It's actually two sides of the same solution. More access, better plays. Seems simple enough...

But of course it isn't.

Alison Croggon

I'm assuming a generous budget (and let's pretend I'm a brilliant director, which is a big imaginative leap). I'd make sure there was a really good bar in the theatre, with cheap and excellent food. I'd have a theatre with two venues, one intimate (100-200 seats) and one bigger (say, 400). I'd program a mixture of in-house and interesting invited companies, local and international. I'd program a mixture of new interpretations of classics (Patrick White, von Horvath, Shakespeare, Genet, Buchner etc) and the best contemporary writing I could find. (No workshops - I totally agree with Matt on the workshop question - you would support plays by committing to them and putting them on). Basically it would be an actor/writer oriented theatre, but I'd want brilliant designers and tech people as well - you'd want to be the kind of place that attracted people like that because you created the environment where they could do their best work. I'd also be on the look out for theatrical work that isn't necessarily play-based - dance, movement &c. I'd curate a program of work around the theatre, maybe have regular concerts of music, say, talks and other events. Artists in residence etc having exhibitions and parties and readings, all ancillary to the theatre but part of the buzz. I'd want to make as many of those events free as possible. I'd get a good bookshop at the theatre to sell books. I'd also get some talented and energetic person to run a community outreach program, that embeds the theatre in various ways into the community around it. Free performances in schools, cheap tickets for the unwaged, maybe taking theatre into carparks and supermarkets and other untheatrical spaces, etc etc. I'd want to make the theatre a place where people liked to go, even when they weren't seeing plays, where they could feel excited and interested about what was going on, and that would attract young people. (Of course it goes without saying that all the theatre would be excellent...what was that? Time to wake up?)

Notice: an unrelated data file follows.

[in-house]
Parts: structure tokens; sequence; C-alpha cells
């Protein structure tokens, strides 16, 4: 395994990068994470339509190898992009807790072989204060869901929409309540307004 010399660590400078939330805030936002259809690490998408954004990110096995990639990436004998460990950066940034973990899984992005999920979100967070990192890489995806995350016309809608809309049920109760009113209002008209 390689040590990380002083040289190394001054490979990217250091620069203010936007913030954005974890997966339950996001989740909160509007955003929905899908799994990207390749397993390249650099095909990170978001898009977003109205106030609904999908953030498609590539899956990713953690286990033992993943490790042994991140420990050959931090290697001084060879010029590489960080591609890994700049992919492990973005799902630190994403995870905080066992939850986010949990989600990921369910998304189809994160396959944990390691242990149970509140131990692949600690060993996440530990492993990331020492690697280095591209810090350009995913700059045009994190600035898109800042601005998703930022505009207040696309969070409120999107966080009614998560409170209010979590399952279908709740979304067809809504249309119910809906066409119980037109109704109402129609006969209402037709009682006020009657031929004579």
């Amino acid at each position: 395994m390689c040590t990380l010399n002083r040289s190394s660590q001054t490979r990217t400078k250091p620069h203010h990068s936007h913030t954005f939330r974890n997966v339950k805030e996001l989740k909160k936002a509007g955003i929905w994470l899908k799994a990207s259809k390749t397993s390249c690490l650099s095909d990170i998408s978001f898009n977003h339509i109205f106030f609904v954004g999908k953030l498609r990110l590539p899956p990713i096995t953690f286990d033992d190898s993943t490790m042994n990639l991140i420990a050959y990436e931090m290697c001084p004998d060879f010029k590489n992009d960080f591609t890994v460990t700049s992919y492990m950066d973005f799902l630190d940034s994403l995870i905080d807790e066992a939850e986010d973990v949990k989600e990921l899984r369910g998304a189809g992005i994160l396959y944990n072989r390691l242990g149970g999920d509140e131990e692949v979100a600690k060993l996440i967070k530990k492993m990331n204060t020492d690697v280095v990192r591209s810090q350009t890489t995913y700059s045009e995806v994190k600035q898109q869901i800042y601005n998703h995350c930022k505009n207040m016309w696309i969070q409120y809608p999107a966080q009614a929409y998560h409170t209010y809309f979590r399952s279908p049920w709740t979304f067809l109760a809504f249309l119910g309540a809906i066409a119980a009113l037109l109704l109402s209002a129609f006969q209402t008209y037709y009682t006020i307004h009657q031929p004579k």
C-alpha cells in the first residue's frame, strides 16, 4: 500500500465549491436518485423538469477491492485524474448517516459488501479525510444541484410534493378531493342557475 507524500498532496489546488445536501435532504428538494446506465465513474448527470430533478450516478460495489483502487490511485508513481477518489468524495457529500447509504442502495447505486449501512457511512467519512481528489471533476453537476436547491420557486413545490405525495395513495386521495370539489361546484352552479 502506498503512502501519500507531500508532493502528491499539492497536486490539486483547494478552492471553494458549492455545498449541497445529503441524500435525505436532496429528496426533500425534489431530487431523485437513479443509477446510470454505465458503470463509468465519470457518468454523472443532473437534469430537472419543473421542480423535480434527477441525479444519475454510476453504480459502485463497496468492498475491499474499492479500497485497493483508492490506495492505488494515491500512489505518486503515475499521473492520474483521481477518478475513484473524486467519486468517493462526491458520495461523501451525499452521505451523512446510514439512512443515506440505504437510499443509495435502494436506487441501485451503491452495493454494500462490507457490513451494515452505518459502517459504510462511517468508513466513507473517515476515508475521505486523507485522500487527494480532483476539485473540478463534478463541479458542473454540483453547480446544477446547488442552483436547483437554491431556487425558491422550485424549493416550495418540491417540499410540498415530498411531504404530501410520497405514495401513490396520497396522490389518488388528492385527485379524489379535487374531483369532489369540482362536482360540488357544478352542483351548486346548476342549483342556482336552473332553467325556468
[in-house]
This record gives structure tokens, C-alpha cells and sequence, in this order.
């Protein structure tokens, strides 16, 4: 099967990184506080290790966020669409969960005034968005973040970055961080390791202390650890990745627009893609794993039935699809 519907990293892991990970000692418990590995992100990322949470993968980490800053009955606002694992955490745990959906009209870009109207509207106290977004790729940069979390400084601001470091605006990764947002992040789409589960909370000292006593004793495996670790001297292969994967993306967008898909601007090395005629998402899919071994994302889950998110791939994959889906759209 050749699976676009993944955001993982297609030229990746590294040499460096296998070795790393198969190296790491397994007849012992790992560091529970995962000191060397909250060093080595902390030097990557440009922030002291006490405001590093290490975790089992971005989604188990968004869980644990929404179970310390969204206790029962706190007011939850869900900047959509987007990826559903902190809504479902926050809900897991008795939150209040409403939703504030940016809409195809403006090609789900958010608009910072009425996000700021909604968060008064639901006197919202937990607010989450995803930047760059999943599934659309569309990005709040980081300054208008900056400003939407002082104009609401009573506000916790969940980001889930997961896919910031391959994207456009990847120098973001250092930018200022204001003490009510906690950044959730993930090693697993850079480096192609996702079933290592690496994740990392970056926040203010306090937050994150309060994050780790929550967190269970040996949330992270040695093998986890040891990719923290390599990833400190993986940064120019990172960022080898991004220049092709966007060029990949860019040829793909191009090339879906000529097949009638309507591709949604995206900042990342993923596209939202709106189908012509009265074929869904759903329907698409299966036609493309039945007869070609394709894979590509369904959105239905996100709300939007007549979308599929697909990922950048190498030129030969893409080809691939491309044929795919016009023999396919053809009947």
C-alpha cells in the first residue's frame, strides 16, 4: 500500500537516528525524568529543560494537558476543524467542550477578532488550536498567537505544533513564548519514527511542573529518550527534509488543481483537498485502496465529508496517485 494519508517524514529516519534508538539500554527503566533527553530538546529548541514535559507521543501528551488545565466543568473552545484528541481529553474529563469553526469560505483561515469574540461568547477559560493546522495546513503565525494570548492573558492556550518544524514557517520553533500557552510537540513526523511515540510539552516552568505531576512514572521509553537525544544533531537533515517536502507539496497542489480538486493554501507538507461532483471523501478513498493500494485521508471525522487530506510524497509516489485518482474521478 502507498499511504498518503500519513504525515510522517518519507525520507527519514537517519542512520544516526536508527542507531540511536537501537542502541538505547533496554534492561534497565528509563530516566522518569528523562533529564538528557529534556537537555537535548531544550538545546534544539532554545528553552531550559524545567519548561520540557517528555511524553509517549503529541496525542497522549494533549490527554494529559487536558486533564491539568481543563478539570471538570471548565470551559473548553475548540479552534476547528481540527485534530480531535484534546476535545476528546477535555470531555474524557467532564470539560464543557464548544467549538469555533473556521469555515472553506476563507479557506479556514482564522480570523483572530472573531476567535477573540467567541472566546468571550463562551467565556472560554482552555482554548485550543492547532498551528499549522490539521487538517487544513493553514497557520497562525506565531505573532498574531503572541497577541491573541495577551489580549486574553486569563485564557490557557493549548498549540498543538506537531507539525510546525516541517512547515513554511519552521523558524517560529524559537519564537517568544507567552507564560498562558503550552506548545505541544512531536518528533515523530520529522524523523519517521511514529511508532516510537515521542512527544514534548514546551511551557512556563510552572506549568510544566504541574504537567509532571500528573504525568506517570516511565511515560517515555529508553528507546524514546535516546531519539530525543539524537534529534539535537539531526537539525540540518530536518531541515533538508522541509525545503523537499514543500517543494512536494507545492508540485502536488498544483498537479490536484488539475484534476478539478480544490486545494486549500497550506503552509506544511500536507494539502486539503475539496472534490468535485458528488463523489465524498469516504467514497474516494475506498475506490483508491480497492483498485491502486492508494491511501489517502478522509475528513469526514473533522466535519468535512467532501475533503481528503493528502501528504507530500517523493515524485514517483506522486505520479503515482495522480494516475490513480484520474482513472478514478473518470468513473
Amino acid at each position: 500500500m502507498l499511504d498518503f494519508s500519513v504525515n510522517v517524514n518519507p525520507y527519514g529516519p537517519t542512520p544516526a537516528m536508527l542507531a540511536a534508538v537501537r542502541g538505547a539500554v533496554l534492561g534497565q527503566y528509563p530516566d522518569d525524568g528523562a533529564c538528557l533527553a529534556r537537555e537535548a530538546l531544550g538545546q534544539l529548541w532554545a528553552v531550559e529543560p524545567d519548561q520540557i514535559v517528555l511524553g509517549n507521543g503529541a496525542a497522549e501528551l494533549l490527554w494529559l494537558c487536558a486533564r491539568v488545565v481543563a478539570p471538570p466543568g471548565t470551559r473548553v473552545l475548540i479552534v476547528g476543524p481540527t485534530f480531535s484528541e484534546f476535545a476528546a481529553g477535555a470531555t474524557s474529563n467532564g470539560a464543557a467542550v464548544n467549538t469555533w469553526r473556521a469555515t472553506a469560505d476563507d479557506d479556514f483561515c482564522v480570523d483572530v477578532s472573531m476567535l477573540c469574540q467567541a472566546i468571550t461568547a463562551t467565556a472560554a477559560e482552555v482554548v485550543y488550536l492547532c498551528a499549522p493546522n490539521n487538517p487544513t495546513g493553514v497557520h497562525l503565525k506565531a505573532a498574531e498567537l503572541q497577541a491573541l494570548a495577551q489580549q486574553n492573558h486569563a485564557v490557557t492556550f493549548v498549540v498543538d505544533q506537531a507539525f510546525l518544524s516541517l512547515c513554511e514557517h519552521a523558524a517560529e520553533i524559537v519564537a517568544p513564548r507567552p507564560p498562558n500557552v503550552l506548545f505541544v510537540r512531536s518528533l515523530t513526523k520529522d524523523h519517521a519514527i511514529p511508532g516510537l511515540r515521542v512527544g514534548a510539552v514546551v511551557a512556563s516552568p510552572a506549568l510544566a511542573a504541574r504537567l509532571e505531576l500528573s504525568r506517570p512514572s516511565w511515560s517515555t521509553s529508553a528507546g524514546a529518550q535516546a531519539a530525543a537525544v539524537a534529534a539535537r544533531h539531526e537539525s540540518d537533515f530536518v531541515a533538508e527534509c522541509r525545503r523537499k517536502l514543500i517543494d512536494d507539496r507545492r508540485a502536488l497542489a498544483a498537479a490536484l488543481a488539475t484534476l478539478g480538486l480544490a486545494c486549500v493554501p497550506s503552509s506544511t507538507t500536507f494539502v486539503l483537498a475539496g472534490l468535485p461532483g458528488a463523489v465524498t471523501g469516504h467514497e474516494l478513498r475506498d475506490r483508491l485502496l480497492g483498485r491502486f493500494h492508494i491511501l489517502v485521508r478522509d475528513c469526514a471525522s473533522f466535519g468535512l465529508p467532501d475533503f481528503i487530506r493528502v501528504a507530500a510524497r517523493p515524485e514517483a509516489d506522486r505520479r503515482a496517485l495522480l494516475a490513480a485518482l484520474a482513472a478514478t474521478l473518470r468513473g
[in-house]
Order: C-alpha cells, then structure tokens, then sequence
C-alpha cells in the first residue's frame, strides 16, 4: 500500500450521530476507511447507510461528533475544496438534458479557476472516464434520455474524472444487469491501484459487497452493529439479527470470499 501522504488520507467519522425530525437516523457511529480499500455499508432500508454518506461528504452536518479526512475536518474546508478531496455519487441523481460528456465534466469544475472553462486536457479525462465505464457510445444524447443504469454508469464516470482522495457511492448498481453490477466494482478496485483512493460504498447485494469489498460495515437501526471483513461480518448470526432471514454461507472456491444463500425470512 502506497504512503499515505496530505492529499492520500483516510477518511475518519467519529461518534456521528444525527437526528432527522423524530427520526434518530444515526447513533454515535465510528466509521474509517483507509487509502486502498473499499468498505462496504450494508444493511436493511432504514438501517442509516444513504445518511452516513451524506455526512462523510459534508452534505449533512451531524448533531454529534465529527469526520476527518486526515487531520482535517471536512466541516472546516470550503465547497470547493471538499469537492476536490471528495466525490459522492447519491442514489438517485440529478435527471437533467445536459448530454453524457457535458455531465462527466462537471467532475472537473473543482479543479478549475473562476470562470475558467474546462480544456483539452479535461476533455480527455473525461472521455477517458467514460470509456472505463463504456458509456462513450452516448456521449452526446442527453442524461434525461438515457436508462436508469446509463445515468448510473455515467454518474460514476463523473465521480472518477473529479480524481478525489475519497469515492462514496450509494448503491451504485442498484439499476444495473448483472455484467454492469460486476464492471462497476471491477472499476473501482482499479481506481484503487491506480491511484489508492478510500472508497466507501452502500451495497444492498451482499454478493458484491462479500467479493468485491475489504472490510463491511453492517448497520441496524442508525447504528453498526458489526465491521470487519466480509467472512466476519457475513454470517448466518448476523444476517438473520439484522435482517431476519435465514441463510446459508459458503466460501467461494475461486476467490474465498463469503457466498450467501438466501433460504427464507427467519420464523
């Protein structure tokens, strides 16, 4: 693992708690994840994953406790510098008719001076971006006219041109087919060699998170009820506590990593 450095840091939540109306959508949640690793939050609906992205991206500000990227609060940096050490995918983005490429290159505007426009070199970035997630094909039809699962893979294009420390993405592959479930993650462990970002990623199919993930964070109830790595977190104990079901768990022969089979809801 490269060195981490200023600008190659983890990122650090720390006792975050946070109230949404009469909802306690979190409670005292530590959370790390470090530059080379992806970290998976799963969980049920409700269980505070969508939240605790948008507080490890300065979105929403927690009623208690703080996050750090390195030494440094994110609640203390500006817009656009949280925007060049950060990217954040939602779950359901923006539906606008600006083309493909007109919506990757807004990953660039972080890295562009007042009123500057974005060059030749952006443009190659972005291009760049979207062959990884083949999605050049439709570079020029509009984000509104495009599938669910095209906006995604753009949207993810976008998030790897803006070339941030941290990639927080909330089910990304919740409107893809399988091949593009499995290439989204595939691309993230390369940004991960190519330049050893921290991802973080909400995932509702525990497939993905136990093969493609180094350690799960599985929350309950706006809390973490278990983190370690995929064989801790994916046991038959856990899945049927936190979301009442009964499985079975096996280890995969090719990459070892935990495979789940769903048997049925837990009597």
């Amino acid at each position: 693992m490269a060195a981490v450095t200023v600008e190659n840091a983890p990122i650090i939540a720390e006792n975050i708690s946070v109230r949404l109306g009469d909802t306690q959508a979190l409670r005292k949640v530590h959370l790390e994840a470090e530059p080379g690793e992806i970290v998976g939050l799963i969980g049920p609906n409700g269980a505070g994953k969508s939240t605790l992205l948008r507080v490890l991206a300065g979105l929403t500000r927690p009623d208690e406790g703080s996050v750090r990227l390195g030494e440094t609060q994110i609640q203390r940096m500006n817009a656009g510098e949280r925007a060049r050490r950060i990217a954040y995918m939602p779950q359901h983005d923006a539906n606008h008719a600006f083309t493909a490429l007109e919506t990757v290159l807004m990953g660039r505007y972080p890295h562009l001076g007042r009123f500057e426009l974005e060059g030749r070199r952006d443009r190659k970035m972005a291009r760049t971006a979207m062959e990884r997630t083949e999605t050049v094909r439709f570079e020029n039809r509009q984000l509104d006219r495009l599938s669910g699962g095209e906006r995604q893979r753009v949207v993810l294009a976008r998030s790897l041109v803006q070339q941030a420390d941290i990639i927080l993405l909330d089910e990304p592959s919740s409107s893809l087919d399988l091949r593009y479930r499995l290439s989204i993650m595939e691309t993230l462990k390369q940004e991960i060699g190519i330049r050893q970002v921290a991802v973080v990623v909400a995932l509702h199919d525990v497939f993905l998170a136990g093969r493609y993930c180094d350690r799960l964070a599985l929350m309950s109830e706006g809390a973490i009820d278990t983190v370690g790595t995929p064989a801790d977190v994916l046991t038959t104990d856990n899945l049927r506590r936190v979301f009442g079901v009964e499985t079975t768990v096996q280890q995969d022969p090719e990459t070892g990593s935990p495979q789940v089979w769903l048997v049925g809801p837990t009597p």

Alison .... YES!!!!
And why oh why are you so far away ?
Or why am I ... ?
That just sounds lovely Alison, lovely !!!

Abe Pogos

I'd do my plays first (no one else will), then all that other stuff that Alison mentioned.

(Except Patrick White whose plays I can't stand.)

Scott Walters

I'd have a permanent ensemble (and I mean permanent -- lifelong, till-death-do-us-part, in order to leave you have to buy your freedom type thing) of cross-trained theatre artists, so that actors also designed, directors also acted, designers also directed, playwrights also...well, you get the idea... as needed and desired. No union -- people would work whenever and as much as they decided the piece needed. Rehearsals would go as long as necessary, but only until there was still some level of anxiety about the readiness. The season would be entirely devoted to full productions of new work by the company, with Sunday afternoon readings of classics. We'd play in rotating repertory. Like Alison, my theatre would mix the arts: at six, there might be some one-acts, then a full-length play ay 8:00; after the play, there would be concerts on the stage, and post-show discussions in the theatre's cafe where the artists and the spectators sat at tables of four and talked, and then on a signal moved to different tables to continue talking. At midnight, independent films would be shown. The work of local artists would grace the lobby and the walls of the theatre.

What kind of theatre would I do? We'd use whatever style happened to suit the play and the audience, but whatever it was the approach would have to be rooted in theatricalism. Fourth-wall realism would be permitted, but would not be the default.

Students would be apprenticed and mentored in the techniques, and when the ensemble reached a certain size it would split into two new ensembles.

OK, now the next thought experiment: aside the given of money, are their other barriers to building your dream?

George Hunka